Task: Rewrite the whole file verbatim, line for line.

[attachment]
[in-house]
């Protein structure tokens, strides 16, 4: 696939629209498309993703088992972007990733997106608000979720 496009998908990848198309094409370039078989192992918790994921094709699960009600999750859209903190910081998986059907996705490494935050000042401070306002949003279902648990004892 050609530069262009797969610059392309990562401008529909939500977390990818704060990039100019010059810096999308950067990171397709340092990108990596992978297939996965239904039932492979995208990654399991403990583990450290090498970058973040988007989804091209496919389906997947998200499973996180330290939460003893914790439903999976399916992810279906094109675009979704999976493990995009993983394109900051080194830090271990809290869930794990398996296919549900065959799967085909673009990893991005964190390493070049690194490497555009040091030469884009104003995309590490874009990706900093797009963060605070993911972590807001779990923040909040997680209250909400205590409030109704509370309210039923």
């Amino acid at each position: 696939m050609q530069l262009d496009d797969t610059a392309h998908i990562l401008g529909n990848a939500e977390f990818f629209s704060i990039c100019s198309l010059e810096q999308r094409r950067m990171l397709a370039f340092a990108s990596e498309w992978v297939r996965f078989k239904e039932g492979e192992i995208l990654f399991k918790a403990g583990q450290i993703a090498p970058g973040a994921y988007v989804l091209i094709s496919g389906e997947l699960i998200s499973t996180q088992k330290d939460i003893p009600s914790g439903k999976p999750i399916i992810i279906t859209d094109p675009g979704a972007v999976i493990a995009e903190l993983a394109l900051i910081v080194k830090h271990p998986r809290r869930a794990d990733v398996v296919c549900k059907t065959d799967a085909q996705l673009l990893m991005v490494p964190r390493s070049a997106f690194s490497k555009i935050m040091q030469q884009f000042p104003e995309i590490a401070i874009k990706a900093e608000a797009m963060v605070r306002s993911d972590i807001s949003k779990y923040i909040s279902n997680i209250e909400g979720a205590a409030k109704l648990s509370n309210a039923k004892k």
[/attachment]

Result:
[in-house]
């Protein structure tokens, strides 16, 4: 696939629209498309993703088992972007990733997106608000979720 496009998908990848198309094409370039078989192992918790994921094709699960009600999750859209903190910081998986059907996705490494935050000042401070306002949003279902648990004892 050609530069262009797969610059392309990562401008529909939500977390990818704060990039100019010059810096999308950067990171397709340092990108990596992978297939996965239904039932492979995208990654399991403990583990450290090498970058973040988007989804091209496919389906997947998200499973996180330290939460003893914790439903999976399916992810279906094109675009979704999976493990995009993983394109900051080194830090271990809290869930794990398996296919549900065959799967085909673009990893991005964190390493070049690194490497555009040091030469884009104003995309590490874009990706900093797009963060605070993911972590807001779990923040909040997680209250909400205590409030109704509370309210039923």
């Amino acid at each position: 696939m050609q530069l262009d496009d797969t610059a392309h998908i990562l401008g529909n990848a939500e977390f990818f629209s704060i990039c100019s198309l010059e810096q999308r094409r950067m990171l397709a370039f340092a990108s990596e498309w992978v297939r996965f078989k239904e039932g492979e192992i995208l990654f399991k918790a403990g583990q450290i993703a090498p970058g973040a994921y988007v989804l091209i094709s496919g389906e997947l699960i998200s499973t996180q088992k330290d939460i003893p009600s914790g439903k999976p999750i399916i992810i279906t859209d094109p675009g979704a972007v999976i493990a995009e903190l993983a394109l900051i910081v080194k830090h271990p998986r809290r869930a794990d990733v398996v296919c549900k059907t065959d799967a085909q996705l673009l990893m991005v490494p964190r390493s070049a997106f690194s490497k555009i935050m040091q030469q884009f000042p104003e995309i590490a401070i874009k990706a900093e608000a797009m963060v605070r306002s993911d972590i807001s949003k779990y923040i909040s279902n997680i209250e909400g979720a205590a409030k109704l648990s509370n309210a039923k004892k």